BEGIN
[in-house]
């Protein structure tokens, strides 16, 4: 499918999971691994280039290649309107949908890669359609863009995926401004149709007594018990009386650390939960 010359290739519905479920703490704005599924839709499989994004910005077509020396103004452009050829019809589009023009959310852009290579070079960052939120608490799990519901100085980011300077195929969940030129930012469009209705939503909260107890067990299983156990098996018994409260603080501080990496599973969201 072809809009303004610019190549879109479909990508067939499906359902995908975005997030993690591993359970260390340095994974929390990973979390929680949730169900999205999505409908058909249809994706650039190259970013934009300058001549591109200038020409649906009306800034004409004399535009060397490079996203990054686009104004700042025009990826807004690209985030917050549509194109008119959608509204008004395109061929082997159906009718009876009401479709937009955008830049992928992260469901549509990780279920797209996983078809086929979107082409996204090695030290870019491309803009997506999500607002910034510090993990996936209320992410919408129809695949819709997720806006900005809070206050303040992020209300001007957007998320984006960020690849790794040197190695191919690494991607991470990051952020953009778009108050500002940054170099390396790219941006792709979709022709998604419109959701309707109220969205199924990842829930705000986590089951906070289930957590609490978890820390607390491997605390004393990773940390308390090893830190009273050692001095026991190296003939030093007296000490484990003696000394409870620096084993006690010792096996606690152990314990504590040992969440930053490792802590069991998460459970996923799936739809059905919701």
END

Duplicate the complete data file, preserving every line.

[in-house]
């Protein structure tokens, strides 16, 4: 499918999971691994280039290649309107949908890669359609863009995926401004149709007594018990009386650390939960 010359290739519905479920703490704005599924839709499989994004910005077509020396103004452009050829019809589009023009959310852009290579070079960052939120608490799990519901100085980011300077195929969940030129930012469009209705939503909260107890067990299983156990098996018994409260603080501080990496599973969201 072809809009303004610019190549879109479909990508067939499906359902995908975005997030993690591993359970260390340095994974929390990973979390929680949730169900999205999505409908058909249809994706650039190259970013934009300058001549591109200038020409649906009306800034004409004399535009060397490079996203990054686009104004700042025009990826807004690209985030917050549509194109008119959608509204008004395109061929082997159906009718009876009401479709937009955008830049992928992260469901549509990780279920797209996983078809086929979107082409996204090695030290870019491309803009997506999500607002910034510090993990996936209320992410919408129809695949819709997720806006900005809070206050303040992020209300001007957007998320984006960020690849790794040197190695191919690494991607991470990051952020953009778009108050500002940054170099390396790219941006792709979709022709998604419109959701309707109220969205199924990842829930705000986590089951906070289930957590609490978890820390607390491997605390004393990773940390308390090893830190009273050692001095026991190296003939030093007296000490484990003696000394409870620096084993006690010792096996606690152990314990504590040992969440930053490792802590069991998460459970996923799936739809059905919701």